Positive selection in noncoding genomic regions of vocal learning birds is associated with genes implicated in vocal learning and speech functions in humans.
Vocal learning, the ability to imitate sounds from conspecifics and the environment, is a key component of human spoken language and learned song in three independently evolved avian groups-oscine songbirds, parrots, and hummingbirds. Humans and each of these three bird clades exhibit specialized behavioral, neuroanatomical, and brain gene expression convergence related to vocal learning, speech, and song. To understand the evolutionary basis of vocal learning gene specializations and convergence, we searched for and identified accelerated genomic regions (ARs), a marker of positive selection, specific to vocal learning birds. We found avian vocal learner-specific ARs, and they were enriched in noncoding regions near genes with known speech functions or brain gene expression specializations in humans and vocal learning birds, including FOXP2, NEUROD6, ZEB2, and MEF2C, and near genes with major neurodevelopmental functions, including NR2F1, NRP2, and BCL11B We also found enrichment near the SFARI class S genes associated with syndromic vocal communication forms of autism spectrum disorders. These findings reveal strong candidate noncoding regions near genes for the evolutionary adaptations that distinguish vocal learning species from their close vocal nonlearning relatives and provide further evidence of molecular convergence between birdsong and human spoken language.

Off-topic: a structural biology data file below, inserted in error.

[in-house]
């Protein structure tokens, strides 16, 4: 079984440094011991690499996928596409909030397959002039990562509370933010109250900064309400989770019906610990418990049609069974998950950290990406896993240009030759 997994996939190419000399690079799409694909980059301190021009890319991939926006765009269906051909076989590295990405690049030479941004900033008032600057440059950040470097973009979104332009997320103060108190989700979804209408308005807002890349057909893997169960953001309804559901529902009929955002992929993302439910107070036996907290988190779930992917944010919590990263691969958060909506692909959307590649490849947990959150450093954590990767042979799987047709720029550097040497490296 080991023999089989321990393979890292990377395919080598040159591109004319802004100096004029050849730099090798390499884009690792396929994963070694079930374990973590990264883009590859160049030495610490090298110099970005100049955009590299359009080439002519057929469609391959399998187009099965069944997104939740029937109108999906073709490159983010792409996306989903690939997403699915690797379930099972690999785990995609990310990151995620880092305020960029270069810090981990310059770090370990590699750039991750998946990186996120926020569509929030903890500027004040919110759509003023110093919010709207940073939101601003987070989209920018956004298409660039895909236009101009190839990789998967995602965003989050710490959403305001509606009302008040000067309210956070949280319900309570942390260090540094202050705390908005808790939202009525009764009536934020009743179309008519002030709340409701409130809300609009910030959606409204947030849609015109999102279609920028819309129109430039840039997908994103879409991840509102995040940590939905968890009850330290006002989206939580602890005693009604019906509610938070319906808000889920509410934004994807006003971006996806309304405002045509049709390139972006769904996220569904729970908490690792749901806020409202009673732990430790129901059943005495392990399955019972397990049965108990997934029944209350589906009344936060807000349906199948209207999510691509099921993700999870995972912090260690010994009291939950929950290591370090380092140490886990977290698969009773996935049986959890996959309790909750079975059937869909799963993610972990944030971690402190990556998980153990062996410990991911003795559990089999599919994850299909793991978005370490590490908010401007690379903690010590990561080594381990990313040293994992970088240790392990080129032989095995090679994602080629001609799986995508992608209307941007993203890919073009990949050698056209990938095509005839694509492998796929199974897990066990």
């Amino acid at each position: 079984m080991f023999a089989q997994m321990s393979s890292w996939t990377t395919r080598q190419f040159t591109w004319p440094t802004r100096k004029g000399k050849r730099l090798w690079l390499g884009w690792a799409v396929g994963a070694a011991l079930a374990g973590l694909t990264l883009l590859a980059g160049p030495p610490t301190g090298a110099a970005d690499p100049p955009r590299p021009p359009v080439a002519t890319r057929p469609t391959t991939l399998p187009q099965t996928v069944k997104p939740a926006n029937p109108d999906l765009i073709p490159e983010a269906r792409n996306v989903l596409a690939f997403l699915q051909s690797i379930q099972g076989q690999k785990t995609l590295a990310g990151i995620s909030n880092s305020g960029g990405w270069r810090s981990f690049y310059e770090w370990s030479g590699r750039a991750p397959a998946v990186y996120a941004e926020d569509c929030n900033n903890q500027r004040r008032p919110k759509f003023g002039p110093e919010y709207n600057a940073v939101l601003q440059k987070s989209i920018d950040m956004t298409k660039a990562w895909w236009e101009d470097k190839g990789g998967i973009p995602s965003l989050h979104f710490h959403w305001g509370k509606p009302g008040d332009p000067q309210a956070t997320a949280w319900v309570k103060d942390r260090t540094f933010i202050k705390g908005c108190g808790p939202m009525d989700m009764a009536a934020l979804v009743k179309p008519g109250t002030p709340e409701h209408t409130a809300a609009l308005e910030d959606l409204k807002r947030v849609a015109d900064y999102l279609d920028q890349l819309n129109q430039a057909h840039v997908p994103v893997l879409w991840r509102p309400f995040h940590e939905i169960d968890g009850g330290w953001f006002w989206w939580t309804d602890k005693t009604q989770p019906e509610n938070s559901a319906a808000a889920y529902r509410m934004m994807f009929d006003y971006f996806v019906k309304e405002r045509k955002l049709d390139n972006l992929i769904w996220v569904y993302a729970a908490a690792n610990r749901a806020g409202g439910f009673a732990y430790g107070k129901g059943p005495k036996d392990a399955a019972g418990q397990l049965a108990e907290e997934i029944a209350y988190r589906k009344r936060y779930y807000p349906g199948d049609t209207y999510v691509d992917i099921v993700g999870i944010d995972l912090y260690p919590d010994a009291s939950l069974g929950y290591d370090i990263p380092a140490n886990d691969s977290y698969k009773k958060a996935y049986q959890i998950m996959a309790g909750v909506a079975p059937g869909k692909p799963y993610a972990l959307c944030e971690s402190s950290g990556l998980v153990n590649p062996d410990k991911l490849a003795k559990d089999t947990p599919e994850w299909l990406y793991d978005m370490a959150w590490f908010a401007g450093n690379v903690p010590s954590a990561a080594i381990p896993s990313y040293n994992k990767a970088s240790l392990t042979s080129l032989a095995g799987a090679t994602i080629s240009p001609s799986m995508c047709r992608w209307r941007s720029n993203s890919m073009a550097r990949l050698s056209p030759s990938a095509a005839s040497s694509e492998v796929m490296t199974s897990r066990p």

Cahill, JA; Armstrong, J; Deran, A; Khoury, CJ; Paten, B; Haussler, D; Jarvis, ED
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